Originally posted on Fox Sports South  |  Last updated 6/7/13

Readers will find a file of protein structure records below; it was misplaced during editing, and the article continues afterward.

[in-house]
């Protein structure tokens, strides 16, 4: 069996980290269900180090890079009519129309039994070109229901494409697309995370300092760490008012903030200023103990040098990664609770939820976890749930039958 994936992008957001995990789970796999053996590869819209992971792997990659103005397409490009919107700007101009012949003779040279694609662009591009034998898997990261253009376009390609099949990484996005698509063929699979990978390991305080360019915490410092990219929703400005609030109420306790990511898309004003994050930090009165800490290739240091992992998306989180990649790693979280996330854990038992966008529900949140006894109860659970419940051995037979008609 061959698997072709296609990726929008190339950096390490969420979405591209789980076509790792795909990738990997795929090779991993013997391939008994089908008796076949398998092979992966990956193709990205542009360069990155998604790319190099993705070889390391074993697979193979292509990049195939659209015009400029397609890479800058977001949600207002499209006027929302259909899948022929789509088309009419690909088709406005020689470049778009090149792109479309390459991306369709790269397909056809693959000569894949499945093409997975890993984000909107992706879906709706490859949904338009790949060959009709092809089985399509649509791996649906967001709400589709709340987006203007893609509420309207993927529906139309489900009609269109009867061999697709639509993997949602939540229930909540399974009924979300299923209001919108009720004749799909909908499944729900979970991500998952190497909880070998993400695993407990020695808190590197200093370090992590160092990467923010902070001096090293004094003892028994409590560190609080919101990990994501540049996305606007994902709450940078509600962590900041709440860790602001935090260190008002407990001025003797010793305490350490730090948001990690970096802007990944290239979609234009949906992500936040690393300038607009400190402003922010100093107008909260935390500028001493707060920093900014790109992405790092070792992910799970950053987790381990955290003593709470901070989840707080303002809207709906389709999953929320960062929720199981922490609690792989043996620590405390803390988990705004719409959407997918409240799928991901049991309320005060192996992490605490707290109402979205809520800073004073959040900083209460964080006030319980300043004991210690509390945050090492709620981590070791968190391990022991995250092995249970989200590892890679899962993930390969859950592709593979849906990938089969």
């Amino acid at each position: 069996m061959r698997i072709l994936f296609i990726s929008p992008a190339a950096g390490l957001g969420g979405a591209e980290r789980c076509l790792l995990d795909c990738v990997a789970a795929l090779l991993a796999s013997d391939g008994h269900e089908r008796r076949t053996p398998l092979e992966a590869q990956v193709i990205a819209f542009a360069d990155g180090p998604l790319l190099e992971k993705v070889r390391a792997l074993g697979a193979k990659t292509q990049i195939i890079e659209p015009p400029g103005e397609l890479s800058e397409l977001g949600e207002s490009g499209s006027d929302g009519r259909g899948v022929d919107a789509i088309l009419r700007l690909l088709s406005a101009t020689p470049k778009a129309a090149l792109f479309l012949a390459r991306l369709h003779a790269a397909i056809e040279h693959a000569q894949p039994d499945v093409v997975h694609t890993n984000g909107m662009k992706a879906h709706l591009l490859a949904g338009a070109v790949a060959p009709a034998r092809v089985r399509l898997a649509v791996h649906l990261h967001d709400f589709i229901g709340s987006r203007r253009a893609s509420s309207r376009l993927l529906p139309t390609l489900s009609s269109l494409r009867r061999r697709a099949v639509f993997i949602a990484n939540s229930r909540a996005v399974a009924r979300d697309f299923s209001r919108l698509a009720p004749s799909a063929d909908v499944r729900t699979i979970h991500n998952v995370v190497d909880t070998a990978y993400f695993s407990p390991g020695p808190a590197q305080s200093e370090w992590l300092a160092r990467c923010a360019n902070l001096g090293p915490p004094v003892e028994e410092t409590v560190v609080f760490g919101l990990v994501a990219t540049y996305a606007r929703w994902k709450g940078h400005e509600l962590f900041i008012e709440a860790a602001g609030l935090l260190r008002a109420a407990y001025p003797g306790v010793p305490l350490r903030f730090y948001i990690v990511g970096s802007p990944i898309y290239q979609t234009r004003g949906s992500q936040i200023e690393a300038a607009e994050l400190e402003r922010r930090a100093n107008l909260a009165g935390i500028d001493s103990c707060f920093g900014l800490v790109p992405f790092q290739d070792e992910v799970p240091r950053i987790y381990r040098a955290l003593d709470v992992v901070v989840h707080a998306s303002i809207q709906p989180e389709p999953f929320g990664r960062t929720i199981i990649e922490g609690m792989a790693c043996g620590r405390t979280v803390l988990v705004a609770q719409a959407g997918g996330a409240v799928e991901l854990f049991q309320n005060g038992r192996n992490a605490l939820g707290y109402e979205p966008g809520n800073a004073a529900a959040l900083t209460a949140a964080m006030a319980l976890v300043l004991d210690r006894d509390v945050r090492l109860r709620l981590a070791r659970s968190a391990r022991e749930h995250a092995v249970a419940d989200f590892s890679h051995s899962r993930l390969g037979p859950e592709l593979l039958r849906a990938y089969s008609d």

Here are three things we learned from the Braves' 5-0 loss to the Dodgers on Thursday, breaking the club's five-game winning streak: 1. Tim Hudson deserves a better fate than four straight losses (over six winless outings) The Braves' elder statesman had perhaps his finest outing of the season, allowing only one run and four hits over seven scintillating innings including a stretch of 15 consecutive hitters retired. Hudson also fanned five Dodgers, while walking none. For good measure, he didn't register three balls on a single count all night. And yet, Hudson was ultimately thwarted by the seemingly innocuous events of the second inning, when Los Angeles converted a Scott Van Slyke single, Andre Ethier double the result of an outfield miscommunication from B.J. Upton and Jason Heyward and RBI groundout from Skip Schumaker into the game-winning sequence. Outside of that, Hudson was an untouchable commodity for Atlanta, belying his dubious results from April 19-May 27, when the right-hander allowed 32 earned runs over 44 innings ... for an ugly ERA of 6.54 during that span. On the flip side, Hudson has surrendered just one earned run in his last 14.1 innings. And if the Braves hadn't squandered a golden chance to score in the 7th (more on this later), perhaps Hudson could have at least walked away from a super outing with a face-saving 'no decision.' 2. The Braves might need a refresher course in baserunning before Friday's game Let's be blunt here: Atlanta should have knotted the score at 1 in the 7th. With Freddie Freeman and Brian McCann on third and first base, respectively (back-to-back singles), and the Dodgers conceding a Freeman run with zero outs ... the stars were aligned for a big inning. Or at the very least, a simple tie. But that's when things took a turn for the worse. A Dan Uggla strikeout sent the Dodgers into double-play mode for Ramiro Pena's at-bat. But the valuable reserve laced a line-drive out to left field that was seemingly deep enough to score Freeman. But as a reflex reaction to Pena's hot shot, Freeman initially took a few steps toward home, thinking Pena had singled or doubled up the alley. Soon after realizing his footwork error, Freeman sprinted back to third base, only to see that Van Slyke (the son of longtime major leaguer, Andy) suddenly had time to catch the ball and fire an accurate throw to home plate. Not that it mattered ... since Freeman was in no position to tag up. Fast forward to the 8th: Jordan Schafer, Atlanta's best scoring threat on the base paths, singled off Dodgers reliever Kenley Jansen to get things started. But that advantage was quickly negated when Andrelton Simmons flied out to center field. Schafer, who was running on the pitch, bit on a fake from Dodgers shortstop Nick Punto and slid into second base with Simmons' ball still in midair. The underlying problem: Schafer had momentarily taken a stop toward third base upon standing up ... which required him to re-touch second base before sprinting back to first after the flyout. But he didn't, and the Dodgers wisely called him on it with a post-play appeal. Double play! In a surprise to no one, Heyward then singled to right field a play that would have sent the speedy Schafer to third base with one out. Instead, the Braves' last realistic rally ended with a bases-empty strikeout from Justin Upton (0 for 3 on the night). 3. Cory Gearrin should seek a cut of Yasiel Puig's jersey sales from Thursday night Fantasy owners are quite familiar with the burgeoning tale of Puig, the Dodgers' 22-year-old wunderkind prospect who destroyed opposing pitchers over just 63 games of minor league action (13 homers, 52 RBI, 46 runs, 21 steals, .328 batting, 1.016 OPS for 2012-13), before recently earning a promotion to the bigs. Before Thursday's game, Puig had accounted for two homers, five RBI, .417 batting and one of the coolest warning-track cutdowns you'll ever see a flurry of individual excellence that captivated Dodgers fans who were looking for an escape from the grim reality of last place (26-33) in the National League West. On Thursday, Puig took another giant leap closer toward matching Fernandomania (the term used to describe the hypeimpact of Dodgers rookie Fernando Valenzuela 32 years ago) ... by launching a first-pitch, opposite-field grand slam off Gearrin in the 8th singlehandedly turning a 1-0 nail-biter into a 5-0 rout. If the Braves (37-23) can take any solace from this surreal night, in due time, it may come in the form of having a birds-eye view for Puig's Hollywood breakout.
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